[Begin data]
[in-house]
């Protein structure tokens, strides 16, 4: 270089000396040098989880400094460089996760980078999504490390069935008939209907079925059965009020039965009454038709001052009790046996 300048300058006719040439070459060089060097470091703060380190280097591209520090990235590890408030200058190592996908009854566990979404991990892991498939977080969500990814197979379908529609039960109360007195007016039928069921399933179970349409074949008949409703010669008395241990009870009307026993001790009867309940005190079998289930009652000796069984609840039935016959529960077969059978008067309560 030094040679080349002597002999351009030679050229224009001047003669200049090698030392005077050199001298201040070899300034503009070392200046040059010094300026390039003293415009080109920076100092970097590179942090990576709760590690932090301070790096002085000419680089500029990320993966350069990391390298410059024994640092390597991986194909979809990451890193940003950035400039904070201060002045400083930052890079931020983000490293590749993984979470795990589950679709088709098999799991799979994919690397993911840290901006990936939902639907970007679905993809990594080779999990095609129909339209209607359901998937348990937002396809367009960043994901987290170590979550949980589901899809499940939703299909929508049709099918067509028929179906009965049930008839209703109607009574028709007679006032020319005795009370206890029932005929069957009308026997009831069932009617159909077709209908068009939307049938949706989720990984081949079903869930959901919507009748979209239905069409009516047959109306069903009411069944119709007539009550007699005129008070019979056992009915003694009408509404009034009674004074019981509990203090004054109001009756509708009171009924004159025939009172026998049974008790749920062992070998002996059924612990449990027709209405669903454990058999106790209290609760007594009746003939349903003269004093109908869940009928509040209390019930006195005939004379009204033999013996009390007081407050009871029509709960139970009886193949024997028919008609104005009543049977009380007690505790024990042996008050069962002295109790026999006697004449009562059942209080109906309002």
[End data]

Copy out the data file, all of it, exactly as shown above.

[in-house]
């Protein structure tokens, strides 16, 4: 270089000396040098989880400094460089996760980078999504490390069935008939209907079925059965009020039965009454038709001052009790046996 300048300058006719040439070459060089060097470091703060380190280097591209520090990235590890408030200058190592996908009854566990979404991990892991498939977080969500990814197979379908529609039960109360007195007016039928069921399933179970349409074949008949409703010669008395241990009870009307026993001790009867309940005190079998289930009652000796069984609840039935016959529960077969059978008067309560 030094040679080349002597002999351009030679050229224009001047003669200049090698030392005077050199001298201040070899300034503009070392200046040059010094300026390039003293415009080109920076100092970097590179942090990576709760590690932090301070790096002085000419680089500029990320993966350069990391390298410059024994640092390597991986194909979809990451890193940003950035400039904070201060002045400083930052890079931020983000490293590749993984979470795990589950679709088709098999799991799979994919690397993911840290901006990936939902639907970007679905993809990594080779999990095609129909339209209607359901998937348990937002396809367009960043994901987290170590979550949980589901899809499940939703299909929508049709099918067509028929179906009965049930008839209703109607009574028709007679006032020319005795009370206890029932005929069957009308026997009831069932009617159909077709209908068009939307049938949706989720990984081949079903869930959901919507009748979209239905069409009516047959109306069903009411069944119709007539009550007699005129008070019979056992009915003694009408509404009034009674004074019981509990203090004054109001009756509708009171009924004159025939009172026998049974008790749920062992070998002996059924612990449990027709209405669903454990058999106790209290609760007594009746003939349903003269004093109908869940009928509040209390019930006195005939004379009204033999013996009390007081407050009871029509709960139970009886193949024997028919008609104005009543049977009380007690505790024990042996008050069962002295109790026999006697004449009562059942209080109906309002």